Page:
13 thoughts on “Dungeons”

  1. about 5%-10%. I ran a City based game for several sessions and it morphed into a travelogue game for a total of 26 sessions so far. Very much plot driven, so occasionally, the “dungeon” makes an appearance… but more often, battles on islands, and in the streets and on airship decks.

    The last episode I ran, the evil cult was using some dwarven runes as a base of operations… so, we did use a “dungeon”, but even then, the approach was more like special forces, hit, move, hit again… than actual room to room exploration.

  2. dungeons and location based adventures literally is 100% of all rpgs, unless you consider f’ing about in the tavern the whole session with no desire to do anything outside hang out and drink.

    Dungeons are places you go to find conflict, location based adventures are areas that have conflict for the party to encounter.

  3. Thanks! I ought to have defined what I meant better.

    I was using “location-based adventure” as a synonym for “dungeon”: A somewhat bounded, dangerous environment that offers the players some choices of in what areas to explore.

    Some or most elements might come from your prep or unfold in play—having it all planned out isn’t the necessary feature.

    By contrast, here are some other kinds of adventure that happen in my Dungeon World games: Wilderness exploration, navigating social or political intrigues or other power relationships, neither of which have the boundedness of dungeon-like environments.

    A session when the decide to “save the burning village from invaders” may have a strong sense of location. But the environment rarely offers the sense of exploring and unknown dangerous area with a mix of random-access areas and choke points that I mean by “dungeon”.

    Does that make sense?

  4. Deep Six Delver Alright so you mean rather then an abandon’ed tower or a cave system, you mean the “dungeon” is a swamp, or corrupted forest.

    Very little, I prefer more open exploration, rather then confining a party to a single area. Unless they are going to that area with a specific goal, such as kill the Beholder in the cave or stop the Wizard in his tower.

  5. My first Dungeon World campaign was at least 75% dungeon exploration, even with the realization of world-changing grim portents.

    My current campaign has had almost no exploration of bounded environments, unless you count the mountain pass from Michael Prescott’s Three Faces Pass adventure starter. But even that felt a lot more open-ended than what I would call a dungeon.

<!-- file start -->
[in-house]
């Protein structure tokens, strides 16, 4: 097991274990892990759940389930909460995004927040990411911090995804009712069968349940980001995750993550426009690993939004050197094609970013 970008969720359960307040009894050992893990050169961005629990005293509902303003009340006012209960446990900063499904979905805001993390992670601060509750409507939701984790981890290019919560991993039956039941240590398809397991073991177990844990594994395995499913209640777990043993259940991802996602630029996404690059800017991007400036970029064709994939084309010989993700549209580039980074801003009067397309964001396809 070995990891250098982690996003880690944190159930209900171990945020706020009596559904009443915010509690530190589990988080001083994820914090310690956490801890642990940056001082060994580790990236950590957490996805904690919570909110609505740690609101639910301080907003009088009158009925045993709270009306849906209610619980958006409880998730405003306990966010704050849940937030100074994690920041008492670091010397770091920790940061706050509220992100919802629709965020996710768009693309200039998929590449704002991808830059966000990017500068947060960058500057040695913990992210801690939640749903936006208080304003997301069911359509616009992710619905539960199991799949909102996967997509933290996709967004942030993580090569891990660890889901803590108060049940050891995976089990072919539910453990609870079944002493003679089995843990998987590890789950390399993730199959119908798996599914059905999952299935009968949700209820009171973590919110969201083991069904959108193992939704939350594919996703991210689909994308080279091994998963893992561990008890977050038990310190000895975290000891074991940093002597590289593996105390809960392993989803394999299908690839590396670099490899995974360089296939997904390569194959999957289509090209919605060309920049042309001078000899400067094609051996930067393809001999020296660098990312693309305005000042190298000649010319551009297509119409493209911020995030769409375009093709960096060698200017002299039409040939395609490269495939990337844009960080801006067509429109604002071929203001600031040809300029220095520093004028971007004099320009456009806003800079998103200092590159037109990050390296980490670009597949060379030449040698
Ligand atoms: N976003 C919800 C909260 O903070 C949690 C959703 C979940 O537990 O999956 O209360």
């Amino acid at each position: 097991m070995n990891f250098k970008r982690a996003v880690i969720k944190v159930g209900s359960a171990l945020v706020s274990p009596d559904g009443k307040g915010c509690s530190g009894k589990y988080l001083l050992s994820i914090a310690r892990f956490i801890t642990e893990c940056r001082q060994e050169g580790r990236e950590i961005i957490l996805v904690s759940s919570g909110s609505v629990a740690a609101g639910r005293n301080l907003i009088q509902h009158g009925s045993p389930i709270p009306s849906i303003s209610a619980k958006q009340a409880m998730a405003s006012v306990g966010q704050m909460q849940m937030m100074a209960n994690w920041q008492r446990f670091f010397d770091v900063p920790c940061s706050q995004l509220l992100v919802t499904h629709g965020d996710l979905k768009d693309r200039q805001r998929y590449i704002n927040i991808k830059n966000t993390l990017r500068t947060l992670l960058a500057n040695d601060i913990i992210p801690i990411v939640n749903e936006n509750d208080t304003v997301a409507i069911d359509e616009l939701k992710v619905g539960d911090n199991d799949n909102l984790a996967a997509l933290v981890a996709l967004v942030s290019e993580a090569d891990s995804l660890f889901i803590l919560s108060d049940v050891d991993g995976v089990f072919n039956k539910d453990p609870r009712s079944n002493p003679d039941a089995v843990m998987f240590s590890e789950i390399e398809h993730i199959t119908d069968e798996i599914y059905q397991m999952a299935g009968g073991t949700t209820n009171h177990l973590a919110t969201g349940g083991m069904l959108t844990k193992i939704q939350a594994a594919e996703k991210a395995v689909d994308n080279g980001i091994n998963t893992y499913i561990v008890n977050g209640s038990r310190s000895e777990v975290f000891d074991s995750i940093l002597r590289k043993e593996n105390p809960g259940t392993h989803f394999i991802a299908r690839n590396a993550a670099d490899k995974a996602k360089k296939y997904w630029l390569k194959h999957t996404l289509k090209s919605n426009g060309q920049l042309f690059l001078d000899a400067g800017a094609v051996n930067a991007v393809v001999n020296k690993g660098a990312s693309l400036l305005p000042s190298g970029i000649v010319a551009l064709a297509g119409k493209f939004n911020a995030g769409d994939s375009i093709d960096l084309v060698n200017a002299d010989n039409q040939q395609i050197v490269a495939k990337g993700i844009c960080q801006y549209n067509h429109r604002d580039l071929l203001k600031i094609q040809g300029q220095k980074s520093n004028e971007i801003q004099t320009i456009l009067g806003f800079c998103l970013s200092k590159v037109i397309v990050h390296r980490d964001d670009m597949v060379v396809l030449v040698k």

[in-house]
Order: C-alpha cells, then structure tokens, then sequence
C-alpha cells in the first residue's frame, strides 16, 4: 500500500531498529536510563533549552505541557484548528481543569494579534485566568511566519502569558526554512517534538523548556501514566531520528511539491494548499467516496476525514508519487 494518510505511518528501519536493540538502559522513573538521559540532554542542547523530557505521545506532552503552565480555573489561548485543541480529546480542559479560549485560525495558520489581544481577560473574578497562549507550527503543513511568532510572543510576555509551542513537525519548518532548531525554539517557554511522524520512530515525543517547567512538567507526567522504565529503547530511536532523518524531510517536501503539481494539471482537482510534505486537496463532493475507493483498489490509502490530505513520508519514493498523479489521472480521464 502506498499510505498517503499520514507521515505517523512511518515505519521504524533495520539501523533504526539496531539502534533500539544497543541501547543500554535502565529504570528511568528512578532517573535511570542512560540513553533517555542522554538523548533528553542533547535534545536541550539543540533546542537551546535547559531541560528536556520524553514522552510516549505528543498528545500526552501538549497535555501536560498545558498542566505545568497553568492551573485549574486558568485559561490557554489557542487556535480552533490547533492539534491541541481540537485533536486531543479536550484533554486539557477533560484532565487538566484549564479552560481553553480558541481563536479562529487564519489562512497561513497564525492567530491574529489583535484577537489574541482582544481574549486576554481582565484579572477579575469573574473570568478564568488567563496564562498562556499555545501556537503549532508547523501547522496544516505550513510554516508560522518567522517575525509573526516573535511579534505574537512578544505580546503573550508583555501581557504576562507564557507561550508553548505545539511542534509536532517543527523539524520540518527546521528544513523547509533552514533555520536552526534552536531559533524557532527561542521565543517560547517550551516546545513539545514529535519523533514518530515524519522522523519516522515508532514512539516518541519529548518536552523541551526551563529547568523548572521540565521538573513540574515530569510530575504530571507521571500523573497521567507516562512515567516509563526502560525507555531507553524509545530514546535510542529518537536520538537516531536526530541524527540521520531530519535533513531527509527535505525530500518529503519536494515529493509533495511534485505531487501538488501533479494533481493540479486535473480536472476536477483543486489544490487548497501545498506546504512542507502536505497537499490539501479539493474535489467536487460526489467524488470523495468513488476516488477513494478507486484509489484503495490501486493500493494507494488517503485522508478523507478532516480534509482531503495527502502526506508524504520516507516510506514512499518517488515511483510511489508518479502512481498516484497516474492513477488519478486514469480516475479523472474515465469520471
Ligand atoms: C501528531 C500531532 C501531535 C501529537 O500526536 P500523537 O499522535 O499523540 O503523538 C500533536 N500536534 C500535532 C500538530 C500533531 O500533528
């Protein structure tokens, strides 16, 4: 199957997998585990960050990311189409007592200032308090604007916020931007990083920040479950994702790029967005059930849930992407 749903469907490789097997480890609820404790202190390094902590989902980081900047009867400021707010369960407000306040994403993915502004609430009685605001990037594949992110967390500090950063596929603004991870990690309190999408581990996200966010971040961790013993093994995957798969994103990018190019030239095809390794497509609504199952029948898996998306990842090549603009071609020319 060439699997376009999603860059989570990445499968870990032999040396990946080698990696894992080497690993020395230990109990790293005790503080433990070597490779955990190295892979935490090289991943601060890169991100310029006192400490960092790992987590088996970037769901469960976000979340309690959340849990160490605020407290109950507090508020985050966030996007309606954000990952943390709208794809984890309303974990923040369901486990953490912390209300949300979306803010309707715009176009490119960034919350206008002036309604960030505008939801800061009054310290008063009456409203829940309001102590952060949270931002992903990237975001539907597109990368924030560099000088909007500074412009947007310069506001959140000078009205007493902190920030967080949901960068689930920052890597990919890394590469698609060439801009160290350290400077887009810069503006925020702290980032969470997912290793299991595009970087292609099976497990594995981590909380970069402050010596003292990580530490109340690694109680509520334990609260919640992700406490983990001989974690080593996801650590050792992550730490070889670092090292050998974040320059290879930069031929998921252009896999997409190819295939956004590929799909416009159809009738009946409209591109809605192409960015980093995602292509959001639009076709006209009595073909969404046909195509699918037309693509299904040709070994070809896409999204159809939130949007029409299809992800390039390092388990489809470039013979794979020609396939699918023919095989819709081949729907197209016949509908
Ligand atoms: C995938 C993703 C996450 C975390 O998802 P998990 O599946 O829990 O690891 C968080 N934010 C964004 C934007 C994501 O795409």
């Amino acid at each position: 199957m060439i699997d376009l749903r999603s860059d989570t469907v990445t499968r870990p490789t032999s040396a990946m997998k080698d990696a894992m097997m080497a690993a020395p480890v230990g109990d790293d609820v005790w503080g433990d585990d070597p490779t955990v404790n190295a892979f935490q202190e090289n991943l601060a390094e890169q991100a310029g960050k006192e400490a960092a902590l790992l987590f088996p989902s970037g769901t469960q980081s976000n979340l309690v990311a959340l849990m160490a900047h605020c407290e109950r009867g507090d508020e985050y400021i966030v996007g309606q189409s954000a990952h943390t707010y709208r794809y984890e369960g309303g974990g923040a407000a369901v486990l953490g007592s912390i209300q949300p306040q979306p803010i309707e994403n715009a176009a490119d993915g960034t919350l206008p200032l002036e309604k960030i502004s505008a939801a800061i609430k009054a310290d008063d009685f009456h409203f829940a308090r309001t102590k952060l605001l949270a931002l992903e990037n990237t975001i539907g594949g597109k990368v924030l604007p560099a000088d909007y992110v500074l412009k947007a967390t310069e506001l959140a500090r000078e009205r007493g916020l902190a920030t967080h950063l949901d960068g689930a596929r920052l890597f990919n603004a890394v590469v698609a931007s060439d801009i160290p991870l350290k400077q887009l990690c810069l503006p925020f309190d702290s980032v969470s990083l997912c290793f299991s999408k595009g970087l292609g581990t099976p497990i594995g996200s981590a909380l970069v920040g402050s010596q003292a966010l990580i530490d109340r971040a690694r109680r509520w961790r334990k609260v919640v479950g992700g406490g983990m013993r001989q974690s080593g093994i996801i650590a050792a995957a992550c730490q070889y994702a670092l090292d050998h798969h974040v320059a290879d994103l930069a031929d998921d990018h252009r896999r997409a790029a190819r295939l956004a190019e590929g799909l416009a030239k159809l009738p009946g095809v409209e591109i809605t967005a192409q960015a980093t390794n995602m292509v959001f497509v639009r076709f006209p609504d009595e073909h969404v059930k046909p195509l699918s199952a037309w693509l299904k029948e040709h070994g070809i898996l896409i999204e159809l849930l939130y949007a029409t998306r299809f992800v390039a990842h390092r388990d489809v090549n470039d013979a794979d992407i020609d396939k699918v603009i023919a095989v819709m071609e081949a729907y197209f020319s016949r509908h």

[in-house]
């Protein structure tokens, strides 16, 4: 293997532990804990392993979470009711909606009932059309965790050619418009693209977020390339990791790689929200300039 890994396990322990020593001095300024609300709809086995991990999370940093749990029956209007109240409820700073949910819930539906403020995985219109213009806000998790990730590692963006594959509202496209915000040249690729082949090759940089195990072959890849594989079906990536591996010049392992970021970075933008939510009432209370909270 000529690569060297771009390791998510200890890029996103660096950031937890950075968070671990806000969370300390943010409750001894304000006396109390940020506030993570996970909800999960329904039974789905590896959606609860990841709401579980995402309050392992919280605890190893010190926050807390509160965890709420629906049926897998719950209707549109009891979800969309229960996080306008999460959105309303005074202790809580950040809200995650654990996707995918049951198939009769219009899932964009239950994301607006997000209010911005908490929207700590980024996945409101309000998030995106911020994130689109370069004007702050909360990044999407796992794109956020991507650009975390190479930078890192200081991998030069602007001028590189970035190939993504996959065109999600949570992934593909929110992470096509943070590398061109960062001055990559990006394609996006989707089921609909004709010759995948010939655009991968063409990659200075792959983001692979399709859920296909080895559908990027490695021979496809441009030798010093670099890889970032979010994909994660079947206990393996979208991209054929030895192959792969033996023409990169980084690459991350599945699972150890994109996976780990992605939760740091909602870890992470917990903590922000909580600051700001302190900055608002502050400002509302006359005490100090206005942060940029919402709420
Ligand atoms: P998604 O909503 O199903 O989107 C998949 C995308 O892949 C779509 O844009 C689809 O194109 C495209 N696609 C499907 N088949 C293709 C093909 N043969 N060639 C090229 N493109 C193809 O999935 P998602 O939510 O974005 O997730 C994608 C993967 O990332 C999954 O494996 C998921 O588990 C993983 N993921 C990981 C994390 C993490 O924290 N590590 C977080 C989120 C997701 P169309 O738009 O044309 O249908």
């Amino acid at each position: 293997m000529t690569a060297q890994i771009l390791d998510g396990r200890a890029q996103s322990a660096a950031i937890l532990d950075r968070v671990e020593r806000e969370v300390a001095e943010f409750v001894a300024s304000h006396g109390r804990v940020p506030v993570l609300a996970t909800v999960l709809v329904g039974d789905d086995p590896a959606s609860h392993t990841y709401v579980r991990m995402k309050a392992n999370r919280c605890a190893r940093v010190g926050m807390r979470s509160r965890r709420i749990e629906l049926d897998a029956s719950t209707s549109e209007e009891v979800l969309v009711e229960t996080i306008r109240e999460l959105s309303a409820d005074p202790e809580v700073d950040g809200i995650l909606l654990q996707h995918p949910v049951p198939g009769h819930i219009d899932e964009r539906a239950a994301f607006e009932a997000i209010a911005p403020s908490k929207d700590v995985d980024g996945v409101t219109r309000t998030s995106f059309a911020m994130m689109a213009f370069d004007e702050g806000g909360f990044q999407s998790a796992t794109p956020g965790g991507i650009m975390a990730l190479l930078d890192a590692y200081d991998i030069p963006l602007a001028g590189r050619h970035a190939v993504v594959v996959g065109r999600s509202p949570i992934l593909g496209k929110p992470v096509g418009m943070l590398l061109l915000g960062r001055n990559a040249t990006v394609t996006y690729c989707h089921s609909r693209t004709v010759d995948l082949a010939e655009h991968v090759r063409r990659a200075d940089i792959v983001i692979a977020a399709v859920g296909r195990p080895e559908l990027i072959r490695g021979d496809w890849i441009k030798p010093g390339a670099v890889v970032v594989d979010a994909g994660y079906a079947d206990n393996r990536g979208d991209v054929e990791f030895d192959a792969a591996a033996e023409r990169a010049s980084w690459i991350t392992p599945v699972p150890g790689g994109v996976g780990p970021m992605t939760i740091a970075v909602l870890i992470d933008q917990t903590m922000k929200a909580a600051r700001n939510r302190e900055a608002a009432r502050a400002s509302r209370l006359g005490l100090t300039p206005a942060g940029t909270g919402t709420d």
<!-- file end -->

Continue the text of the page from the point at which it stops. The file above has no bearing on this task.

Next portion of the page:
I suppose it could have more bounded—and “dungeon-like”—if the party hadn’t brought enough rations.

    I guess that’s the other element of boundedness: an environment which forces you to make hard choices about sharply limited resources.

    If they hadn’t brought so many provisions and raided enemy camps for more, they wouldn’t have been able to Make Camp, and their entire journey would have either been long forced marches with little exploration, or else running out of provisions and dying in the wilderness. That could have been more “dungeon-like”.

  6. I’m going to guess 40%, although I’m not at all confident that’s the right answer. Despite the fact that almost every adventur location the players go to is one of my published ones, there’s a lot of time travelling and talking to NPCs in settlements (which, after all, establishes the pretext for the forays in the first place).

  7. Our campaign is 17 sessions long, and we’ve spent three of them in two dungeons, plus an online interlude in another. The rest of the time has been overland travel, islands, a village, the arctic, a citadel, a tavern, a city, a temple, a seaport, the ocean, a forest, a lake, another temple, another port, another ocean, a ruin, a desert, and the astral plane. My prep is getting less and less, and I think the game will get better for it.

  8. Dungeons, Settlements and Travel each occupy about a third of our game play time. Prep? I read sage words of wisdom once with respect to Dungeon World: “No one cares about your stinking prep.” Everything emerges at the table. What we do when not gaming is create better forms, sheets, and blanks, and create write-ups/artwork from what happened last time.

  9. 75%. It´s called Dungeon World ffs (and I´m only half kidding).

    If hexcrawls or political machinations were the focus of the sessions I would rather play a different system (Freebooters and Urban Shadows).

  10. For my group, about 10-20% of the time is spent in dungeons. Mostly because no matter how big the neon signs in front of the entrance of dungeons, my players always seem to go chase after some butterfly or mystery or wanting to ‘talk to that guy first’. By the time they get around to the dungeon, everyone inside died of old age (or impending doom happened and it came out after them :P)

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